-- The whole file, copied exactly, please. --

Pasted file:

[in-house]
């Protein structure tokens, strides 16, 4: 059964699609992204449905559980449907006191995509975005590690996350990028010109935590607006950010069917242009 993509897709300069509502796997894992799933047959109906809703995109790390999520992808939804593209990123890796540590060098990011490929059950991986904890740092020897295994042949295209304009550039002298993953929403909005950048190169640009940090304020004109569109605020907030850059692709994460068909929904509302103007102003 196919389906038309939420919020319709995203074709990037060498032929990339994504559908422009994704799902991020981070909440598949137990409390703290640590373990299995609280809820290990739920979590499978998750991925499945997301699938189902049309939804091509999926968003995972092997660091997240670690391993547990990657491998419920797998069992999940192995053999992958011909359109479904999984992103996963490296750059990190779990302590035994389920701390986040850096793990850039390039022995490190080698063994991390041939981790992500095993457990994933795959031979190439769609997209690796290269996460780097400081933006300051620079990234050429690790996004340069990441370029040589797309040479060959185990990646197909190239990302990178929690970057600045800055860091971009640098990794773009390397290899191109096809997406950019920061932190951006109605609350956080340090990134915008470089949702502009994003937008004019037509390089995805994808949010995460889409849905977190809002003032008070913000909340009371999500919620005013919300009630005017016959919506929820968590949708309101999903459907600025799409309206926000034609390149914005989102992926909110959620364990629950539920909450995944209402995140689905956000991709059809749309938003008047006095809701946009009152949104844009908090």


[in-house]
């Protein structure tokens, strides 16, 4: 059964699609992204449905559980449907006191995509975005590690996350990028010109935590607006950010069917242009 993509897709300069509502796997894992799933047959109906809703995109790390999520992808939804593209990123890796540590060098990011490929059950991986904890740092020897295994042949295209304009550039002298993953929403909005950048190169640009940090304020004109569109605020907030850059692709994460068909929904509302103007102003 196919389906038309939420919020319709995203074709990037060498032929990339994504559908422009994704799902991020981070909440598949137990409390703290640590373990299995609280809820290990739920979590499978998750991925499945997301699938189902049309939804091509999926968003995972092997660091997240670690391993547990990657491998419920797998069992999940192995053999992958011909359109479904999984992103996963490296750059990190779990302590035994389920701390986040850096793990850039390039022995490190080698063994991390041939981790992500095993457990994933795959031979190439769609997209690796290269996460780097400081933006300051620079990234050429690790996004340069990441370029040589797309040479060959185990990646197909190239990302990178929690970057600045800055860091971009640098990794773009390397290899191109096809997406950019920061932190951006109605609350956080340090990134915008470089949702502009994003937008004019037509390089995805994808949010995460889409849905977190809002003032008070913000909340009371999500919620005013919300009630005017016959919506929820968590949708309101999903459907600025799409309206926000034609390149914005989102992926909110959620364990629950539920909450995944209402995140689905956000991709059809749309938003008047006095809701946009009152949104844009908090």